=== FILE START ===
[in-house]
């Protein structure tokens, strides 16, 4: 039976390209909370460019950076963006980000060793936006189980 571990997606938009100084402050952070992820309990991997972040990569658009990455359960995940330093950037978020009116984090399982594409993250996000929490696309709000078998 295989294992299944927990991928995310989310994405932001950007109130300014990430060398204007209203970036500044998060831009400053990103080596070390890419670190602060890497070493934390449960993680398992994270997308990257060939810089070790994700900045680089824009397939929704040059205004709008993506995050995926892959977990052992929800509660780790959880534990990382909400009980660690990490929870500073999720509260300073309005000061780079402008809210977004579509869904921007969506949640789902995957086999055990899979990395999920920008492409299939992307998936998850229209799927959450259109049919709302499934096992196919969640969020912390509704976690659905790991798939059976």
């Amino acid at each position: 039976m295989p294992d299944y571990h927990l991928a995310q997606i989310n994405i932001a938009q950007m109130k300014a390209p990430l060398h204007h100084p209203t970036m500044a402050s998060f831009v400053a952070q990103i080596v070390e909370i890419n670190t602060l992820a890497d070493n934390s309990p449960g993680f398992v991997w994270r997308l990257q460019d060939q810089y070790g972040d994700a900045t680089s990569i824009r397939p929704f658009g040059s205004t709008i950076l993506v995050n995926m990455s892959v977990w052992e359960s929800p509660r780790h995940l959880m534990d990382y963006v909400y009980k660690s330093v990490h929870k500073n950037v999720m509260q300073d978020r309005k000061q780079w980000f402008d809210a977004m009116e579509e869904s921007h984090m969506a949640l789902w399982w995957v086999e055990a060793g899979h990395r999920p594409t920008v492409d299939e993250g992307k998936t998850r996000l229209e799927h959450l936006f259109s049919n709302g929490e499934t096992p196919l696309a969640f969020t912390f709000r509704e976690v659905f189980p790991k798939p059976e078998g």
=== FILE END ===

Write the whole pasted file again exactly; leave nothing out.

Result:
[in-house]
């Protein structure tokens, strides 16, 4: 039976390209909370460019950076963006980000060793936006189980 571990997606938009100084402050952070992820309990991997972040990569658009990455359960995940330093950037978020009116984090399982594409993250996000929490696309709000078998 295989294992299944927990991928995310989310994405932001950007109130300014990430060398204007209203970036500044998060831009400053990103080596070390890419670190602060890497070493934390449960993680398992994270997308990257060939810089070790994700900045680089824009397939929704040059205004709008993506995050995926892959977990052992929800509660780790959880534990990382909400009980660690990490929870500073999720509260300073309005000061780079402008809210977004579509869904921007969506949640789902995957086999055990899979990395999920920008492409299939992307998936998850229209799927959450259109049919709302499934096992196919969640969020912390509704976690659905790991798939059976």
């Amino acid at each position: 039976m295989p294992d299944y571990h927990l991928a995310q997606i989310n994405i932001a938009q950007m109130k300014a390209p990430l060398h204007h100084p209203t970036m500044a402050s998060f831009v400053a952070q990103i080596v070390e909370i890419n670190t602060l992820a890497d070493n934390s309990p449960g993680f398992v991997w994270r997308l990257q460019d060939q810089y070790g972040d994700a900045t680089s990569i824009r397939p929704f658009g040059s205004t709008i950076l993506v995050n995926m990455s892959v977990w052992e359960s929800p509660r780790h995940l959880m534990d990382y963006v909400y009980k660690s330093v990490h929870k500073n950037v999720m509260q300073d978020r309005k000061q780079w980000f402008d809210a977004m009116e579509e869904s921007h984090m969506a949640l789902w399982w995957v086999e055990a060793g899979h990395r999920p594409t920008v492409d299939e993250g992307k998936t998850r996000l229209e799927h959450l936006f259109s049919n709302g929490e499934t096992p196919l696309a969640f969020t912390f709000r509704e976690v659905f189980p790991k798939p059976e078998g």